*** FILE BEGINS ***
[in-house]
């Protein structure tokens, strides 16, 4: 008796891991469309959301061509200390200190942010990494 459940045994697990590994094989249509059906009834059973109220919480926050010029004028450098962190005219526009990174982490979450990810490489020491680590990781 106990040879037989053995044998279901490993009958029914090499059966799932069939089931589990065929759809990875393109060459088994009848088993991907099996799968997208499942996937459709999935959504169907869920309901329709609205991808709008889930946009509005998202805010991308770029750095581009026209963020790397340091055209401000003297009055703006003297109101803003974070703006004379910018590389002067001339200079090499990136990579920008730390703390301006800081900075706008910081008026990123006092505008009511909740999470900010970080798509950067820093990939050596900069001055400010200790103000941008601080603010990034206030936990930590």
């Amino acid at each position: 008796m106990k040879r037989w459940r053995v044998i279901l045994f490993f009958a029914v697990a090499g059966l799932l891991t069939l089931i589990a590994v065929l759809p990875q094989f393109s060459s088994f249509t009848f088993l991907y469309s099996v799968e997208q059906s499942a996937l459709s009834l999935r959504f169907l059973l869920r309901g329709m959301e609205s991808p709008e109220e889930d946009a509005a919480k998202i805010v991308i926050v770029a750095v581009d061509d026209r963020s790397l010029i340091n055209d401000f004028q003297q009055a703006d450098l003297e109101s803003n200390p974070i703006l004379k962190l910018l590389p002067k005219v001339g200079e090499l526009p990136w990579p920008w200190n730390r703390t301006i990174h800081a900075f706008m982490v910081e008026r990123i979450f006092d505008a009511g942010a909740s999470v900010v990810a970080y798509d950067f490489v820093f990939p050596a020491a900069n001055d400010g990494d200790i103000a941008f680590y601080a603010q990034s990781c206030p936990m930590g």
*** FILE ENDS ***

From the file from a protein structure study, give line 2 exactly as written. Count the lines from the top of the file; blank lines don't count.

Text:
């Protein structure tokens, strides 16, 4: 008796891991469309959301061509200390200190942010990494 459940045994697990590994094989249509059906009834059973109220919480926050010029004028450098962190005219526009990174982490979450990810490489020491680590990781 106990040879037989053995044998279901490993009958029914090499059966799932069939089931589990065929759809990875393109060459088994009848088993991907099996799968997208499942996937459709999935959504169907869920309901329709609205991808709008889930946009509005998202805010991308770029750095581009026209963020790397340091055209401000003297009055703006003297109101803003974070703006004379910018590389002067001339200079090499990136990579920008730390703390301006800081900075706008910081008026990123006092505008009511909740999470900010970080798509950067820093990939050596900069001055400010200790103000941008601080603010990034206030936990930590």